It happens a lot – we start to use words interchangeably that mean close to the same thing and forget the underlying distinction between the two. Or maybe never knew it in the first place! That’s definitely the case with salt and sodium, which brought to mind some other “what’s the difference between…” questions in the food world. So here’s the short list with a few helpful tidbits to impress dinner companions!
Salt and sodium
Break out your chemistry hat (or hood)! Remember how some minerals have a positive charge and others a negative? “Salts” are ionic compounds bonded by sharing electrons and will usually dissolve in water. Most people are familiar with sodium chloride (NaCl) - that’s the stuff that makes up your table salt. Sodium chloride is composed of one sodium atom (positively charged) and one chloride atom (negatively charged), hence the name. But it isn’t the only salt out there.
There are many combinations of positive and negatively charged minerals that bond to form a neutral compound – they’re just not always edible. For example, sodium bisulfate is used to reduce pH in swimming pools, calcium chloride is used to de-ice roads, and ammonium nitrate is used in explosives and agricultural fertilizers. So, when you’re hearing about cutting back on salt for heart health, it’s only related to the sodium chloride kind. Sodium is actually naturally occurring in foods (like beets and celery), but not to a degree that can negatively affect our health.
Despite salt’s bad reputation, both sodium and chloride have important roles in the body. They’re electrolytes, which means they use their positive and negative charges to facilitate the electrical reactions of our nervous systems – including voluntary movement (like waving your hand) and involuntary movement (like your heart beating or digestive muscles contracting). You can see why that’s pretty critical – too little salt, and it’s a medical emergency. Too much, however, and it’s filtered out by the kidneys, which can wear out with years of heavy use, leading to poor control of blood pressure. Another outlet for sodium is your skin – which is just another reason exercise is good for you (and also why you need electrolytes during intense exercise!)
Cholesterol and fat
Cholesterol tends to get lumped into the “fats” category – they’re both lipids, but cholesterol can’t be used for energy, which means it contains no calories. Cholesterol is ONLY found in animal products (it’s made in our livers), and is used for transport, cell repair, and as the basis for bile, sex hormones, and vitamin D, a process that’s activated by UV light on our skin. Fat, on the other hand, does contain calories (about 9 per gram). We don’t have to consume cholesterol (remember, it’s made in our livers), but we do have to consume fat from healthy sources.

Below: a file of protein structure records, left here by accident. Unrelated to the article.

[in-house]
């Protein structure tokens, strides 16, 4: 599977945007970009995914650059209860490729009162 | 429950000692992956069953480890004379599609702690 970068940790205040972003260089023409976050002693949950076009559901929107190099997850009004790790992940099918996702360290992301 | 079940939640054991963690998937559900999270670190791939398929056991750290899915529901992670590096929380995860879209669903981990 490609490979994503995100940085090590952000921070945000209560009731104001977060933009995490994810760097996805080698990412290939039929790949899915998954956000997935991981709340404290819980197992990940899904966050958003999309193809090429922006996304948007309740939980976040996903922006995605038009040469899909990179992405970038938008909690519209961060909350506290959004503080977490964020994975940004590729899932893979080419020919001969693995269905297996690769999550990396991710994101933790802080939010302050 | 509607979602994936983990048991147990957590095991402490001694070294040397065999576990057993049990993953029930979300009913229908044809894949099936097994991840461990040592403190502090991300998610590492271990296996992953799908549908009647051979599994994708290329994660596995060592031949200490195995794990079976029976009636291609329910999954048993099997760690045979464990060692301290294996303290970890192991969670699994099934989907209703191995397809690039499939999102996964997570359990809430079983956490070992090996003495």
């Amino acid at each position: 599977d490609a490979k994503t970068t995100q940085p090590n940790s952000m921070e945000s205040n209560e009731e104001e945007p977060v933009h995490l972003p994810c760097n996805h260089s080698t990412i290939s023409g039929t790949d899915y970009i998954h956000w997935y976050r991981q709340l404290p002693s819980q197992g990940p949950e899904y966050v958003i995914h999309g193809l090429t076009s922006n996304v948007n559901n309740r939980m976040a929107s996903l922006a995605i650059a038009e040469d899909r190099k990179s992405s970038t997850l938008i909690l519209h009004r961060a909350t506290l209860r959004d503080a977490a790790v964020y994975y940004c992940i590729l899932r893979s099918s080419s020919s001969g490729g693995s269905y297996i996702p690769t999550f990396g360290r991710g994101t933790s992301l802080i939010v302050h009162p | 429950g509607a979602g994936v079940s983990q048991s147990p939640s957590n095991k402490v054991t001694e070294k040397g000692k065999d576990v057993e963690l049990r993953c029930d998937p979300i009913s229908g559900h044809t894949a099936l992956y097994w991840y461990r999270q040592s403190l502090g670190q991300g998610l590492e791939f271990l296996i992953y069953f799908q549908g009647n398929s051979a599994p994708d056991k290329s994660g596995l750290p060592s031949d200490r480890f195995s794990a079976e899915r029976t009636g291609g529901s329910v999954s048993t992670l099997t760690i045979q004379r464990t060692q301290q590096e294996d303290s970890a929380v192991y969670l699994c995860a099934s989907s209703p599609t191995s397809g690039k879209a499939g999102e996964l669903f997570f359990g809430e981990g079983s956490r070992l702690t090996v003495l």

Dietary fiber and muscle fiber
Dietary fiber is the opposite of cholesterol – it’s solely found in plants. Dietary fiber consists of several classes of undigestible carbohydrate, while muscle fibers are made up of proteins (fully digestible). Confusingly, the word “fiber” here is more to do with how their structures look at a microscopic level – as far as I can tell, both use the word for its definition of “threadlike.”
Food allergy and food sensitivities
Both cause a reaction and make you feel bad, but the main difference is which pathway is activated and how. In allergies, the proteins on foods are identified – wrongly – as pathogens (cellular bad guys), which cause one of your antibodies, IgE, to initiate the release of histamine. This happens very quickly - within minutes or an hour of exposure - and are the most dangerous and best understood reactions (hence their categorization as a “Type 1” reaction).
With food sensitivities, several other antibodies (IgG, IgA, and IgM) are activated and initiate one of many series of pathways that all have the end results of causing some sort of lower-level inflammatory response. These reactions can take longer - hours to even days after ingestion of an offending food - and include responses that ultimately cause IBS, migraine, chronic pain, joint issues, and skin problems. (If you have any of the latter, we should talk!)
Ever wonder “what’s the difference…” about something food related? If I didn’t include it here, ask the team at V+B and I’ll update this post with your question and an answer! Ultimately, I believe that the more you know and understand about your food, the more you’ll appreciate it and the better choices you’ll make. Get curious!
Sarah Waybright MS, RD is the owner and founder of WhyFoodWorks and the team dietitian for Vegetable and Butcher. WhyFoodWorks does nutrition education through food in Washington, DC in corporate seminars. Vegetable and Butcher is a subscription-based service that delivers chef designed, dietitian approved, thoughtful prepared meals to health-conscious people in Washington, DC. You can find Sarah on Twitter, Facebook, Pinterest or Instagram to get food and nutrition tips - and of course, healthy recipes.